I try not to be too set in my ways, which is a good reason to rewatch a movie years later and see if you respond differently than the first time around. So something told me it was time to revisit something from those heady days when the emerging international popularity of Hong Kong action cinema fired peak John Woo and Chow Yun Fat out of a cannon aimed at the heart of Hollywood. I’m not sure what kind of a cannon shot them so that Woo landed in 1993 and Chow not until 1998, but life is a mystery. Anyway, they exploded and in the case of Chow, we were mostly disappointed and then happy that he didn’t stick around that long, because Hollywood clearly didn’t know what they were doing with him.
THE REPLACEMENT KILLERS was significant not only as Chow’s first Hollywood/English language movie, but the directorial debut of Antoine Fuqua, who became a much bigger deal when 2001’s TRAINING DAY won Denzel Washington an Oscar. That kind of gave him the air of an Important Filmmaker for a little bit, but I think now he’s settled in as the type of director who makes OLYMPUS HAS FALLEN and THE EQUALIZER 1 and 2, which is more like the expected trajectory for the director of this one. He came from directing music videos, most famously “Gangsta’s Paradise” by Coolio, but also “The Most Beautiful Girl in the World” by Prince.
Chow plays “John Lee,” who’s pretty much a remix of his character in THE KILLER. He’s an assassin who owes one more hit to L.A. Triad boss Terence Wei (Kenneth Tsang, A BETTER TOMORROW 1 and 2, THE KILLER, SUPERCOP, RUSH HOUR 2). But he’s sent to the home of LAPD Detective Stan Zedkov (Michael Rooker, CLIFFHANGER) and sees the man’s wife and son through the sniper scope and decides he can’t do it. (In a corny touch, Zedkov doesn’t see him but looks right into the scope as if sensing him.)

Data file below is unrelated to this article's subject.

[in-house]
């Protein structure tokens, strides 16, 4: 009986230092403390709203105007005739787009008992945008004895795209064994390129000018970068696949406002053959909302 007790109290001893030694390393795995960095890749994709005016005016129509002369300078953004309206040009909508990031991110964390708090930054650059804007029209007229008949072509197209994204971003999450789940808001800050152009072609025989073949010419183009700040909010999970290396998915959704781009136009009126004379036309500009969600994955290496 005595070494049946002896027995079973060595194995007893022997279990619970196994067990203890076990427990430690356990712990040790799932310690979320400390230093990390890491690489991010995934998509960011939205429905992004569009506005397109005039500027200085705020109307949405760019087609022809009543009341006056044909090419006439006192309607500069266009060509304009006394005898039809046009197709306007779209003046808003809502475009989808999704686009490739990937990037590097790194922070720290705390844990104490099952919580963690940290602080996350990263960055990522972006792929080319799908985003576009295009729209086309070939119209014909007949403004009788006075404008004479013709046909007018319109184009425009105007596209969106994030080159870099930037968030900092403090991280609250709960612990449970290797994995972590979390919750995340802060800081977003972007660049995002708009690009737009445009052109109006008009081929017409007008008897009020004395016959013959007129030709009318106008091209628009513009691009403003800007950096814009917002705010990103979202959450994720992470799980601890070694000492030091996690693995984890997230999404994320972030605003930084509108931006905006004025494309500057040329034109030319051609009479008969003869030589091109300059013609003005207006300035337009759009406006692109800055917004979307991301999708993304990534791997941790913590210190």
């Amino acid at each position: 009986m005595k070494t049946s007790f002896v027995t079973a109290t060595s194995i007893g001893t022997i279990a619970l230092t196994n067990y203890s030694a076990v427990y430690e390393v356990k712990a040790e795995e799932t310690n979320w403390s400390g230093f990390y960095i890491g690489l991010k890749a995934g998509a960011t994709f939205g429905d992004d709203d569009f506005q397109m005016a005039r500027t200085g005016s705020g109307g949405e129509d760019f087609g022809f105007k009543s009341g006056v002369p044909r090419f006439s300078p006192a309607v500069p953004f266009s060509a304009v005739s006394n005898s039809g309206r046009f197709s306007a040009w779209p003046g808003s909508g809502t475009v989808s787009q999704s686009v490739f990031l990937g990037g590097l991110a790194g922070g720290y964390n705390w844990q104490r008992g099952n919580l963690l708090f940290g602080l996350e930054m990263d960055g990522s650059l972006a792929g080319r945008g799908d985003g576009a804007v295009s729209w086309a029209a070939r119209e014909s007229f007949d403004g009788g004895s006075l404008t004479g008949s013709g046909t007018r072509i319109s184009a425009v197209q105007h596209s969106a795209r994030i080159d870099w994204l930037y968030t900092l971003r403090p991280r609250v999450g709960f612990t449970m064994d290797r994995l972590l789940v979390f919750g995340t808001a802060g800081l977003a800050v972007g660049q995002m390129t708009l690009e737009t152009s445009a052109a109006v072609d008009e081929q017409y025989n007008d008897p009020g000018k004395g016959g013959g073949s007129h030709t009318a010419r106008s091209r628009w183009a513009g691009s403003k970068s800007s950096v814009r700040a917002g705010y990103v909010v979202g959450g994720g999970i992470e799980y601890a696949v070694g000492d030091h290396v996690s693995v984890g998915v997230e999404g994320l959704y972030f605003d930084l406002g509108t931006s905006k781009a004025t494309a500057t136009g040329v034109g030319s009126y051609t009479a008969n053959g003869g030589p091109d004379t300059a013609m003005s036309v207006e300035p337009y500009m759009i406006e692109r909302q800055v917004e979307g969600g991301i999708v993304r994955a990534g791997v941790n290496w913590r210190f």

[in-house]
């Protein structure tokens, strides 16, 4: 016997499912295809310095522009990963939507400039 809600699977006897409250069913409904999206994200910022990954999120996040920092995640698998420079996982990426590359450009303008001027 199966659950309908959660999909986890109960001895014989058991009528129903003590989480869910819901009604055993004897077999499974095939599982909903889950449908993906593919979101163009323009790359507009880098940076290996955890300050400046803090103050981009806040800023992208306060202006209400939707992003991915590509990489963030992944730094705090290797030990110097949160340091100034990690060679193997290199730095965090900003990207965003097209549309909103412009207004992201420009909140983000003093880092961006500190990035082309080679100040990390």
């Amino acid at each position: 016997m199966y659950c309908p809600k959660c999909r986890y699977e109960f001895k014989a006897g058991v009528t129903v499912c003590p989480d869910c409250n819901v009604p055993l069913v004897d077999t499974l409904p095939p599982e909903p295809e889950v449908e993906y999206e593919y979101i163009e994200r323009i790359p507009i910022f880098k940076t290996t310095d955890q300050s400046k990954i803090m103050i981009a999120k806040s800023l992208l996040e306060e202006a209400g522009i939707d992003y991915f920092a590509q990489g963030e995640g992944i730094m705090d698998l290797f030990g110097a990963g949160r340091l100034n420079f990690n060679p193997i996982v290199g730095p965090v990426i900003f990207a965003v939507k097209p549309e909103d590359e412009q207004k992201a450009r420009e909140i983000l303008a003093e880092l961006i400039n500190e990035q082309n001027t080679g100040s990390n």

So John has to get back to China to protect his family from Wei. His Buddhist monk friend (Randall Duk Kim, THE MATRIX RELOADED, NINJA ASSASSIN, THE LAST AIRBENDER, JOHN WICK 1 and 3) helps with hiding out his mom and sister back home while John tries to find a fake passport, like, today.
That’s what brings him to the apartment of forger-for-hire Meg Coburn (Mira Sorvino, THE STUFF), the co-lead who kind of seems like the lead-lead because she does most of the talking. Two things I like about this scene: One, she’s working on some fake documents when he buzzes her, and she’s smiling, as if she just really enjoys her work. Two, because he’s Chow Yun Fat, he looks totally suave even on a shitty security cam monitor.
She’s suspicious and resistant to this new, demanding client, but takes his money and gets started… and then Triads show up at her door. There is shooting, her computer gets wrecked, John gets away. Meg hates cops and only has a faceless incomplete passport anyway, so she can’t tell Zedkov anything, and he lets her go to use as bait.
It’s one of those reluctant partnership stories – John comes back to try to get the passport, Meg wants nothing to do with him, he sort of kidnaps her, he protects her, she starts to understand him more and like him, it’s kinda sweet, but not real deep. The attempt at a Hong Kong style killer/cop relationship between John and Zedkov kinda works too – during a big chase/shootout Zedkov is observant enough to realize that John could’ve shot him and didn’t, and that he needs to re-examine what’s going on here, so he’s later able to recognize that this supposed bad guy is risking himself to protect his son.